Shopping online for Victoria’s Secret thong panties, I begin to grow frustrated. As I scroll through the panties’ product reviews, most of the comments offer useless advice to a woman like me — because most of the reviews are written by men.
These are straight men who love to wear women's panties. Men who say they have girlfriends or wives who love sharing lingerie. Men who say the comfort, style and support of this skimpy lady lingerie meet all their manly needs.
Taking a closer look at the Victoria’s Secret online thong catalog, it seems the number of men’s reviews even outnumbers the women’s.Yet the international underwear empire has never manufactured male lingerie, hired a male model, or marketed itself as a brand for men. It proved impossible to find out if Victoria’s Secret is pleased about its new non-sought-after consumer base, because company representatives dodged my dozens of phone calls like they were dodging bullets.
Spokespeople claimed they couldn’t answer any questions, or insisted I had the wrong number, then sent the rest of my calls to voicemail. The most direct response was from a cagey representative who said that because of the angle of the article, “No one was available to talk at this time.” All emails went unanswered.
Although Victoria’s Secret corporate bigwigs refuse to acknowledge this surprising online trend, its retail employees are much more open about the company’s customers, products and marketing.
Hannah, a manager at the Victoria’s Secret and PINK store in Boulder, Colorado, admits that of the hundreds of customers coming into her store per week, perhaps ten of them are men. However, “Victoria’s Secret has never marketed towards men,” she tells me from behind the store counter, “and the only product in the store that’s made for men is a cologne.” Hannah points to a lone bottle of cologne on a shelf filled with women’s perfumes and shimmery pink body sprays.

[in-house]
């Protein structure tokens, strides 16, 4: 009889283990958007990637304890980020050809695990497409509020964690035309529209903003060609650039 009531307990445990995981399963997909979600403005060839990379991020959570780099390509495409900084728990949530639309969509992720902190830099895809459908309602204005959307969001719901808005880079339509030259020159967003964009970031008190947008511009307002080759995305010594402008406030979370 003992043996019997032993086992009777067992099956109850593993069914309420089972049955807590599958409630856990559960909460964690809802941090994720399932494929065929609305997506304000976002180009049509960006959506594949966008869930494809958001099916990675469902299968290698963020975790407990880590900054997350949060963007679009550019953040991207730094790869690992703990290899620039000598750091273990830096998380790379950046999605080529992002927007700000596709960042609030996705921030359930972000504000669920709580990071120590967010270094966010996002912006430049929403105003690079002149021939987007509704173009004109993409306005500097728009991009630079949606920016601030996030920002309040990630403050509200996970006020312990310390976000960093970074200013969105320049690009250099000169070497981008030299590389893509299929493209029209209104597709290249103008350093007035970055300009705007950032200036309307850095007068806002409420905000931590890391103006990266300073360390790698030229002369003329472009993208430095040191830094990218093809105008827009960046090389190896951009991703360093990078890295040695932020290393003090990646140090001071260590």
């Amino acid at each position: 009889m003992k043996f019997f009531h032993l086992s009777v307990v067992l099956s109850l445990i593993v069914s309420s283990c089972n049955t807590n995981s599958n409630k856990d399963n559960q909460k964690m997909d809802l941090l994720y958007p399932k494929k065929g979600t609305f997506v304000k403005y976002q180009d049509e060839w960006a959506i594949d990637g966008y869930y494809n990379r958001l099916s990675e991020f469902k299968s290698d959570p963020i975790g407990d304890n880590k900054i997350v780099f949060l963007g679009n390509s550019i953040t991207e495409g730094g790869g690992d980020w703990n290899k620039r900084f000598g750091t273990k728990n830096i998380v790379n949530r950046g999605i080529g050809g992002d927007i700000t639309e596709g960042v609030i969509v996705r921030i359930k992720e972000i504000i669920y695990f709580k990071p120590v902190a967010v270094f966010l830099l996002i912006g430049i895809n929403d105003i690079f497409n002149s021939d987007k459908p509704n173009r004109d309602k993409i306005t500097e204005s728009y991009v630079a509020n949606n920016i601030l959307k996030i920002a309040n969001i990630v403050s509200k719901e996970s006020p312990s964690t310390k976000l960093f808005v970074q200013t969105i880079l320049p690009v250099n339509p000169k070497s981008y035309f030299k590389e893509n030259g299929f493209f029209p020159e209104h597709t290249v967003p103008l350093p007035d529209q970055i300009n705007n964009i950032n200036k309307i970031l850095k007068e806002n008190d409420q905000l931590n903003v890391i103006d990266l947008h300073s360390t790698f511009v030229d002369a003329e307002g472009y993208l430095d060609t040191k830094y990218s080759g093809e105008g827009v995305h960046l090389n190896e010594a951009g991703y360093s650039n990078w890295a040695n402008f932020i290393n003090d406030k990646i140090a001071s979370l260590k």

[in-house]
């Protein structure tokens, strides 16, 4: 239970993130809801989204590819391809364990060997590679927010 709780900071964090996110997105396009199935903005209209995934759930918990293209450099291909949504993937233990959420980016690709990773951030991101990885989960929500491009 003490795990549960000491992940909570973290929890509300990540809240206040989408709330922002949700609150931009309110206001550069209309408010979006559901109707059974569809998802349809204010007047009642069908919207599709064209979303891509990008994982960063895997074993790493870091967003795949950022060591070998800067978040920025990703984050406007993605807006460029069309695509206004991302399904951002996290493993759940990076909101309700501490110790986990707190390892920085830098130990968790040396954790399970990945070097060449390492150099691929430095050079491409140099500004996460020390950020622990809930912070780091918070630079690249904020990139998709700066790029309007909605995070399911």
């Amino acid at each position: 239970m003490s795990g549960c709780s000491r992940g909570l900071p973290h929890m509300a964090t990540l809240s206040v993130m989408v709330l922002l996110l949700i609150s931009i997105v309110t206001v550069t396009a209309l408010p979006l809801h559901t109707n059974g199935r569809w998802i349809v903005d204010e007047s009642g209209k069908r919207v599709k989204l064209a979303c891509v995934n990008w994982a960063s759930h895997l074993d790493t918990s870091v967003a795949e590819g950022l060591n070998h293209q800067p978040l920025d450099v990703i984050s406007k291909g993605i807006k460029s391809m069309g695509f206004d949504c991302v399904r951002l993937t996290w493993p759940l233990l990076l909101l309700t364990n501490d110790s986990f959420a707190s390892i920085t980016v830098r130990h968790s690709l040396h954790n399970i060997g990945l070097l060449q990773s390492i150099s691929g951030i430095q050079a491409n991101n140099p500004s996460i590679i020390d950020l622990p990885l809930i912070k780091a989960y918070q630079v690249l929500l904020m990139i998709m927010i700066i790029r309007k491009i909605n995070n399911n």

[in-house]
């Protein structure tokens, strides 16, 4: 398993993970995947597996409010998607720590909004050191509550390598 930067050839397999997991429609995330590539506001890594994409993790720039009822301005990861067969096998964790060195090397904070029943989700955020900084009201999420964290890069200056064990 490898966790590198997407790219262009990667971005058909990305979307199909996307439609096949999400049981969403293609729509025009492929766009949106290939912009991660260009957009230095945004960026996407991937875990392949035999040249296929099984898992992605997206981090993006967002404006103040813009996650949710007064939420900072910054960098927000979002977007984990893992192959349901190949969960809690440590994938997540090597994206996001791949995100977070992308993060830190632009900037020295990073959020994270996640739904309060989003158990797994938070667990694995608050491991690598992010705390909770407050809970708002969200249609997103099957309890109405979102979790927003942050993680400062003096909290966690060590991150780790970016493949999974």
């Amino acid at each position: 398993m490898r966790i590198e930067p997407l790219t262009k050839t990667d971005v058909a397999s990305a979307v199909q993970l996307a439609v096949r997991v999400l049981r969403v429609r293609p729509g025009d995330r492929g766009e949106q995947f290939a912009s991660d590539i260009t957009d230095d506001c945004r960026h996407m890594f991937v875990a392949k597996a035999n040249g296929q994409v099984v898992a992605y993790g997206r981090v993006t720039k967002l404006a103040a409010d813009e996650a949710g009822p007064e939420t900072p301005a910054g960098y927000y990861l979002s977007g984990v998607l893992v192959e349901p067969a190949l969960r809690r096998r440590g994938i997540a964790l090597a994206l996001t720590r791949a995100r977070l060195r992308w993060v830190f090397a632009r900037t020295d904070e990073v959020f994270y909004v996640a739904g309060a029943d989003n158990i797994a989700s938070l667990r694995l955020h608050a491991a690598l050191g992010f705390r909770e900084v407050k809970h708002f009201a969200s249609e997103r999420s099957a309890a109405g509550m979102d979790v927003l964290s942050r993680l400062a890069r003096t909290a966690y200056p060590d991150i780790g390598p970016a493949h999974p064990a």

One panty brand marketed specifically to men might shed some light on the strange new trend. Roman Sipe, founder and head of design of Menagerie — a lingerie line for men — can attest to the comfort of lacy little intimates.
“I’ve seen so many guys who would usually not buy the underwear come to realize how comfortable it is,” Roman says over the phone. “I always ask them, ‘Do you think women would be wearing this if it were that uncomfortable?’”
The numerous online reviews from male customers leave us with some burning questions. For one, if such a small fraction of Victoria’s Secret in-store customers are men, why are men responsible for such a high proportion of its customer reviews? Perhaps fellas feel a compulsion to combat the stigmatization of men wearing women’s panties — and are using Victoria’s Secret online product reviews as their battleground.
For another, why are their reviews all overwhelmingly positive? It seems none of the men squeezing their beefy genitals into a tiny lace loincloth have any complaints about the minimal fabric cocooning their manhood.
“There’s certainly a community of men who are into lingerie,” Sipe explains. “But outside of the fetish world, I haven’t heard of many men buying women’s lingerie. There’s specific features that men need, like extra fabric in the front. Otherwise, the underwear just isn’t practical. It’s not all gonna fit.”
Until Victoria’s Secret chooses to acknowledge the men who adore wearing women’s panties, many questions go unanswered. For now, it may be time to say goodbye to boys in boxers, and hello to guys in g-strings.